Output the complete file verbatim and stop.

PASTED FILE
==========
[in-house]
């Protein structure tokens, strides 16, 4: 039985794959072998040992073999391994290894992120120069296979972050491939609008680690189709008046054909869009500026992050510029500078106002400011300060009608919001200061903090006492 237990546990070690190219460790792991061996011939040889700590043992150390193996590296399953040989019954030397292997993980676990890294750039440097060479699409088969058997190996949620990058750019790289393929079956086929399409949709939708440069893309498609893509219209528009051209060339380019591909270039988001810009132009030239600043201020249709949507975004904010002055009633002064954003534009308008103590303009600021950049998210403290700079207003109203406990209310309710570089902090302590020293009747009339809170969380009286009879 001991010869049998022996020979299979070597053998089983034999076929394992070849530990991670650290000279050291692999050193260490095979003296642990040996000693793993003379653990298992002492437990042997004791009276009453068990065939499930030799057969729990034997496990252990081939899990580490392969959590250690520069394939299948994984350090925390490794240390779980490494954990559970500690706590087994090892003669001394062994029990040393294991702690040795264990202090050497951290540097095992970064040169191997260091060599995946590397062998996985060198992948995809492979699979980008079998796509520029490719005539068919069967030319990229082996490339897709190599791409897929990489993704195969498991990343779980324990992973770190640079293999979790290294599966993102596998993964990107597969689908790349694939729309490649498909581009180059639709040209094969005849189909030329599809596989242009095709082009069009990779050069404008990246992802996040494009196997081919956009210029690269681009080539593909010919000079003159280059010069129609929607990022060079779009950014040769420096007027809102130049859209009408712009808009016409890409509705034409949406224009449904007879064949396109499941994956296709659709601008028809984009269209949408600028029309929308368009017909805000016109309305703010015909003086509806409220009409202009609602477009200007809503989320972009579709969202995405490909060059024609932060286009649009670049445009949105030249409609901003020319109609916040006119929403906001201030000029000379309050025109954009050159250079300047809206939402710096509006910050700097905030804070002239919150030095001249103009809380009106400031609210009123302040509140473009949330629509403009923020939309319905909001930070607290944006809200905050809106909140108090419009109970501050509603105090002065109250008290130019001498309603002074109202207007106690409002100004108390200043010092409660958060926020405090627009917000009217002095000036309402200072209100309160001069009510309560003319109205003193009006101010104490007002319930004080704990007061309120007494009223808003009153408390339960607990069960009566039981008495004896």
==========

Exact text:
[in-house]
């Protein structure tokens, strides 16, 4: 039985794959072998040992073999391994290894992120120069296979972050491939609008680690189709008046054909869009500026992050510029500078106002400011300060009608919001200061903090006492 237990546990070690190219460790792991061996011939040889700590043992150390193996590296399953040989019954030397292997993980676990890294750039440097060479699409088969058997190996949620990058750019790289393929079956086929399409949709939708440069893309498609893509219209528009051209060339380019591909270039988001810009132009030239600043201020249709949507975004904010002055009633002064954003534009308008103590303009600021950049998210403290700079207003109203406990209310309710570089902090302590020293009747009339809170969380009286009879 001991010869049998022996020979299979070597053998089983034999076929394992070849530990991670650290000279050291692999050193260490095979003296642990040996000693793993003379653990298992002492437990042997004791009276009453068990065939499930030799057969729990034997496990252990081939899990580490392969959590250690520069394939299948994984350090925390490794240390779980490494954990559970500690706590087994090892003669001394062994029990040393294991702690040795264990202090050497951290540097095992970064040169191997260091060599995946590397062998996985060198992948995809492979699979980008079998796509520029490719005539068919069967030319990229082996490339897709190599791409897929990489993704195969498991990343779980324990992973770190640079293999979790290294599966993102596998993964990107597969689908790349694939729309490649498909581009180059639709040209094969005849189909030329599809596989242009095709082009069009990779050069404008990246992802996040494009196997081919956009210029690269681009080539593909010919000079003159280059010069129609929607990022060079779009950014040769420096007027809102130049859209009408712009808009016409890409509705034409949406224009449904007879064949396109499941994956296709659709601008028809984009269209949408600028029309929308368009017909805000016109309305703010015909003086509806409220009409202009609602477009200007809503989320972009579709969202995405490909060059024609932060286009649009670049445009949105030249409609901003020319109609916040006119929403906001201030000029000379309050025109954009050159250079300047809206939402710096509006910050700097905030804070002239919150030095001249103009809380009106400031609210009123302040509140473009949330629509403009923020939309319905909001930070607290944006809200905050809106909140108090419009109970501050509603105090002065109250008290130019001498309603002074109202207007106690409002100004108390200043010092409660958060926020405090627009917000009217002095000036309402200072209100309160001069009510309560003319109205003193009006101010104490007002319930004080704990007061309120007494009223808003009153408390339960607990069960009566039981008495004896």